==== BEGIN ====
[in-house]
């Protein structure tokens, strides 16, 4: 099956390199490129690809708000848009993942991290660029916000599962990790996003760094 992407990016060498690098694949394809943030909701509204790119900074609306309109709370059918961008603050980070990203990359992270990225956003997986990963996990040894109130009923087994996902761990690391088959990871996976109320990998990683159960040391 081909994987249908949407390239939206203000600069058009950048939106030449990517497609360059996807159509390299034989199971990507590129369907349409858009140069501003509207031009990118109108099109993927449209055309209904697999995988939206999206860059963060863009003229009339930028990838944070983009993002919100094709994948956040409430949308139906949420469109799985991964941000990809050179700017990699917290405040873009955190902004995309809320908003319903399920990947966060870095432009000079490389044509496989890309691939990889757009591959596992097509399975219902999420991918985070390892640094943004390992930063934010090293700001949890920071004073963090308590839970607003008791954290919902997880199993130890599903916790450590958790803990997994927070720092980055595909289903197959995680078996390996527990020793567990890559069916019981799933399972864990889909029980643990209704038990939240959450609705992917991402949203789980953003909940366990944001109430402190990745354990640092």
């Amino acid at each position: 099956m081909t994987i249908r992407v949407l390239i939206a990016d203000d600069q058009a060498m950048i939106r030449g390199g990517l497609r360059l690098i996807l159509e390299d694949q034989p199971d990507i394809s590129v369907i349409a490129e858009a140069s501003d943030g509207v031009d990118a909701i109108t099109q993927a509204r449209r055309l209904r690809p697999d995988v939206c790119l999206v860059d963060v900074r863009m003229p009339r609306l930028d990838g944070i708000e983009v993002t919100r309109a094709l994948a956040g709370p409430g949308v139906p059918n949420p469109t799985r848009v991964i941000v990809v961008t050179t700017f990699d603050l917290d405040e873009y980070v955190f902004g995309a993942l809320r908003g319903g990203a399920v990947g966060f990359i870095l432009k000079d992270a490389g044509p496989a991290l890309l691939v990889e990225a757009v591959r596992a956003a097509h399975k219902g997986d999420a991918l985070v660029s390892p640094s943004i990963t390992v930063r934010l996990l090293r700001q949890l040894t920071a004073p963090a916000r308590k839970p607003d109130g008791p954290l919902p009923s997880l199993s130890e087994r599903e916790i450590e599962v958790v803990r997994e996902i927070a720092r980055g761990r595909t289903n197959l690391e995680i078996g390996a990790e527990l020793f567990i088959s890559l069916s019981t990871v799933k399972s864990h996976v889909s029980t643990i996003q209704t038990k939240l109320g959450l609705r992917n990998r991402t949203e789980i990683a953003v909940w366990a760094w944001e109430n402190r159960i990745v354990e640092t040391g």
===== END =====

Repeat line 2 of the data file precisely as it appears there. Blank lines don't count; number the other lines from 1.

């Protein structure tokens, strides 16, 4: 099956390199490129690809708000848009993942991290660029916000599962990790996003760094 992407990016060498690098694949394809943030909701509204790119900074609306309109709370059918961008603050980070990203990359992270990225956003997986990963996990040894109130009923087994996902761990690391088959990871996976109320990998990683159960040391 081909994987249908949407390239939206203000600069058009950048939106030449990517497609360059996807159509390299034989199971990507590129369907349409858009140069501003509207031009990118109108099109993927449209055309209904697999995988939206999206860059963060863009003229009339930028990838944070983009993002919100094709994948956040409430949308139906949420469109799985991964941000990809050179700017990699917290405040873009955190902004995309809320908003319903399920990947966060870095432009000079490389044509496989890309691939990889757009591959596992097509399975219902999420991918985070390892640094943004390992930063934010090293700001949890920071004073963090308590839970607003008791954290919902997880199993130890599903916790450590958790803990997994927070720092980055595909289903197959995680078996390996527990020793567990890559069916019981799933399972864990889909029980643990209704038990939240959450609705992917991402949203789980953003909940366990944001109430402190990745354990640092």